Admiration for Luther vanished in many Jewish circles, in particular in Germany, in view of his later enmity and cruelty. To Joseph b. Gershon of Rosheim, Luther is the archenemy of the Jews, a second Haman. But some still retained their sympathy for the Reformation movement if not for Luther himself. The growing diversity within the Reformation camp encouraged the rationalist Abraham ibn Migash, physician to the sultan in the 16th century, to think that "their faith has reverted to a state of primeval flux. Where there are a thousand of them one cannot find 10 men willing to rely upon a single doctrine or consent to a given line of reasoning. Thus they are in a state of formlessness, ready to take shape, since faith has departed and no longer finds expression in their utterances. But they have been made ready to assume form when they will find favor with God, after being scourged for their sins and the sins of their fathers, for all that they and their fathers have perpetrated against Israel. And when they find favor with God they will be ready to accept the faith" (Kevod Elohim (Constantinople, 1586), essay no. 3, ch. 3, fols. 127v.–128r.). Even from afar, the capital of the Ottoman Empire, Ibn Migash recognized that the Protestant camp was splintered because it was ardently striving for true faith; they had lost their form in the Aristotelian sense of the term. He could not understand their remaining outside of the true Jewish form except through accepting that this is a temporary withholding of grace to enable them to expiate their sins in persecuting Jews in former generations. To Samuel *Usque the Reformation was a revolt of descendants of Jewish *anusim who had naturally taken the opportunity to avenge their forced conversion: "For since throughout Christendom Christians have forced Jews to change their religion, it seems to be divine retribution that the Jews should strike back with the weapons that were put into their hands; to punish those who compelled them to change their faith, and as a judgment upon the new faith, the Jews break out of the circle of Christian unity, and by such actions seek to reenter the road to their faith, which they abandoned so long ago" (Consolation for the Tribulations of Israel, trans. by M.A. Cohen (1965), 193). Another Jewish chronicler, Joseph *ha-Kohen – born in Avignon but living and writing in Italy – wholeheartedly supported the Reformation camp and described events and personalities consistently from this point of view. To him Luther was the sage among the Christians; the Council of Trent failed because the Lutherans did not come and, left to themselves, the Catholics could only do foolish things. His sympathy goes out to the Reformation fighters of southern France in particular. He describes their plight in a way that shows that he made use of their information and sources. The death of the heads of the population of a Protestant city in the province is described as true kiddush ha-Shem: "the leaders of the populace they [the Catholic forces] took along with them, torturing them and burning them alive… But they [the Reformation martyrs] exclaimed: 'This indeed is the day we have hoped for – our souls shall return to God while our bodily clods return to dust'" (Divrei ha-Yamim (Sabbioneta, 1554), pt. 2, fol. 289v.). Joseph ha-Kohen was happy to witness and describe the sack of Rome in 1527, but when a Protestant church in Metz was destroyed by the Catholics and some of the people killed, he commented that the Catholics had "polluted the land with blood" (in H.H. Ben-Sasson, op. cit., 284). Perceiving the hope of toleration emerging from the wars of religion, he felt that the essential factor to emerge from a peace pact between reformers and Catholics in France was "that each man could worship his God according to his wish without fear. So all the people were exceedingly pleased" (ibid.). This is quite in the spirit of the middle-of-the-road party in France.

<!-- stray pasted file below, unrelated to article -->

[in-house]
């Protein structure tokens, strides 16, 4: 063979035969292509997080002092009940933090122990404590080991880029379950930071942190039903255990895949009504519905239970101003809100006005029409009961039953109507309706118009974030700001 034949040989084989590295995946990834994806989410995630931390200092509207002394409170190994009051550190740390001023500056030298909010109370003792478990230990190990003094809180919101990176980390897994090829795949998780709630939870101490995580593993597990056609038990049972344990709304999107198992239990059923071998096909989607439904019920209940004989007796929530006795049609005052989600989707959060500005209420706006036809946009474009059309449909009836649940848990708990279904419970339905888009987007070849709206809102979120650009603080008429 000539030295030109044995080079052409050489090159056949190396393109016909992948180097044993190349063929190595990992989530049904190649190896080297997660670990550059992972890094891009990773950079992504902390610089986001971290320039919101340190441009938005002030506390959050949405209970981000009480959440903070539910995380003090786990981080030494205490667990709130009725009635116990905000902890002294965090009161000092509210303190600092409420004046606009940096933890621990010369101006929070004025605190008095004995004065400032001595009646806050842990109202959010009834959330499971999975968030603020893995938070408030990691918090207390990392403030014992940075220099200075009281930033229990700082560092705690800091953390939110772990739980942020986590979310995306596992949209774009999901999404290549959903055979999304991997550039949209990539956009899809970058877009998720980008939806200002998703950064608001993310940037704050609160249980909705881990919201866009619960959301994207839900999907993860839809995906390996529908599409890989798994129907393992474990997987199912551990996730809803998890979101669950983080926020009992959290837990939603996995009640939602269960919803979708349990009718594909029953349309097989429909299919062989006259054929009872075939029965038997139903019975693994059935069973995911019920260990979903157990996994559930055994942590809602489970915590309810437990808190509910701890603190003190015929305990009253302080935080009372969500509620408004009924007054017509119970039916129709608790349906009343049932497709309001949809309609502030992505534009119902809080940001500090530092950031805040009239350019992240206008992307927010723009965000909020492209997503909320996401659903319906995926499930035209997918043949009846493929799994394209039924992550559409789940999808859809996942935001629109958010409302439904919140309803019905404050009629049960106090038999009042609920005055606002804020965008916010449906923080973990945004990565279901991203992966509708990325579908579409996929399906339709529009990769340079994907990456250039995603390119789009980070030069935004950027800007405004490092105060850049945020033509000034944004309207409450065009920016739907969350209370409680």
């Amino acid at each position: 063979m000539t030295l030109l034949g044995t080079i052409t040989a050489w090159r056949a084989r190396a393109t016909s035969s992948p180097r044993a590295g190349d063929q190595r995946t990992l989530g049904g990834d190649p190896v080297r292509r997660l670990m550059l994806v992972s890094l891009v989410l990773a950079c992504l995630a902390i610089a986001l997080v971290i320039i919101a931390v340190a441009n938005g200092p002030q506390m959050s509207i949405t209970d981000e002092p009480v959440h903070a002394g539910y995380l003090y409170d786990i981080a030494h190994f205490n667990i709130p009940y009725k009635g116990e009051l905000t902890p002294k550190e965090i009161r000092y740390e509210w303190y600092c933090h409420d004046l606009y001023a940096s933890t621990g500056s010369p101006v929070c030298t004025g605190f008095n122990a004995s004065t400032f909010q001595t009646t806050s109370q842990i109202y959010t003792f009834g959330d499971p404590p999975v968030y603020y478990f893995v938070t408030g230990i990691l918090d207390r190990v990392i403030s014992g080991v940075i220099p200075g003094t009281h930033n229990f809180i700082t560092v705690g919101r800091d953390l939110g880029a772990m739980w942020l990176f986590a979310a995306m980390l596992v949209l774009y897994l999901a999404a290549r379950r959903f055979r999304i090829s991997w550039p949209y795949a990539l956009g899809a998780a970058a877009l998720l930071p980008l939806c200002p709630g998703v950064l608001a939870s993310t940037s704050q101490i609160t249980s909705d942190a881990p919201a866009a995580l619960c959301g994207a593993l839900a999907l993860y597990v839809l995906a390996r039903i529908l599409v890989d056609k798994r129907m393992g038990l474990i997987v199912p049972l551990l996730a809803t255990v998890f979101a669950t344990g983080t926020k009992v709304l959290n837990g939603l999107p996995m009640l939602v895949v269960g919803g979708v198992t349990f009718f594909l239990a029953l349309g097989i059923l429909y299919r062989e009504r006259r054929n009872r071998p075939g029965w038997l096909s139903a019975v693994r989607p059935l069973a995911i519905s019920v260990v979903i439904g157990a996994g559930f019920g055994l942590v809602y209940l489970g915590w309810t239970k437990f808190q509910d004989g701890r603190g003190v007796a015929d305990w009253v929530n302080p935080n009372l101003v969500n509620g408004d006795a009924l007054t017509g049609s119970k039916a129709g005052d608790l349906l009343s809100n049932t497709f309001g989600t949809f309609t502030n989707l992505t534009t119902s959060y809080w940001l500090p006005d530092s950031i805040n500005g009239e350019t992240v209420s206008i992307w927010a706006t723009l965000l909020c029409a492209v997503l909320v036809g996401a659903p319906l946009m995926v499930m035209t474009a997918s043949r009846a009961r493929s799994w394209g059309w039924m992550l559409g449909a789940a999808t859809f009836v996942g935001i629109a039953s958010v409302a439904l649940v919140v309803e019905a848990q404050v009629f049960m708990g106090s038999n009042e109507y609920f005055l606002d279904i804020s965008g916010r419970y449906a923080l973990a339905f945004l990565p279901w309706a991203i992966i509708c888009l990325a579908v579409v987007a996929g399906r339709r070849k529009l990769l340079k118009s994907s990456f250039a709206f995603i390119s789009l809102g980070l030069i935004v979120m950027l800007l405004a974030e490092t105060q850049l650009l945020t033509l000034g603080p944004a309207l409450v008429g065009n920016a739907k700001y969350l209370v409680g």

With sectarian existence under Catholic rule in Bohemia and Moravia, Hungary, and Poland-Lithuania, ties between Protestants and Jews became closer, for there was a growing similarity between their modes of existence. In the 1530s there were complaints in Poland that Jews exploited the Reformation disquiet for proselytizing. Much more clear are the contacts – both through disputations and through direct influence – between anti-trinitarians and Jews, as, e.g., in Poland between Isaac b. Abraham of *Troki and Szymon *Budny, and between Marcin Czechowic and Jacob of *Belżyce. In the thought of Judah Loew b. *Bezalel of Prague and his circle, there is much evidence of contacts with sectarians. Judah Loew's plea against censorship on books – antedating *Milton's Areopagitica by about 50 years (Judah Loew's plea was printed in 1598) – has the marks of sectarian pleading for tolerance. Yet his brother *Ḥayyim felt constrained to warn "the Jews that… when they slacken in their regard for the Torah and its commandments, God bestows His bounty upon the unclean cattle. So that even if Israel subsequently repents, it is difficult for God to reject that nation on their account. This is all due to the fact that we, in our manifold sinfulness, are daily drawing farther away from the truth, whereas they, on the contrary, realize day by day that they are in the grip of falsehood. A different spirit is manifesting itself to some extent in their midst, bringing them nearer to truth, since they, too, for the most part are descended from the true seed" (Sefer ha-Ḥayyim, Sefer Ge'ullah vi-Yshu'ah, ch. 7, fol. 46v.). Ḥayyim feared that the new and eager spirit of the Reformation was endangering the covenant between the Jewish people and the Torah.
In modern times some Reformation patterns of worship and behavior and modes of thought influenced not only the *Reform trend in Judaism but also some of the *Orthodox communities, in particular in Anglo-Saxon countries. The ideology of religious pluralism accepted in the U.S., and welcomed by Jews, is a direct result of Reformation development. On the other hand, Nazism reawakened in Europe all the scars and problems of the Reformation's antisemitic inclination. In modern Jewish *historiography and thought, the 19th century may be described mainly as the pro-Reformation period, while in the 20th century some pro-Catholic and anti-Reformation historiography and ideas emerged and developed.
H.H. Ben-Sasson, "The Reformation in Contemporary Jewish Eyes," in: piash, 4 (1970); S.W. Baron, in: Diogenes, 16, no. 61 (1968), 32–51.
[Haim Hillel Ben-Sasson]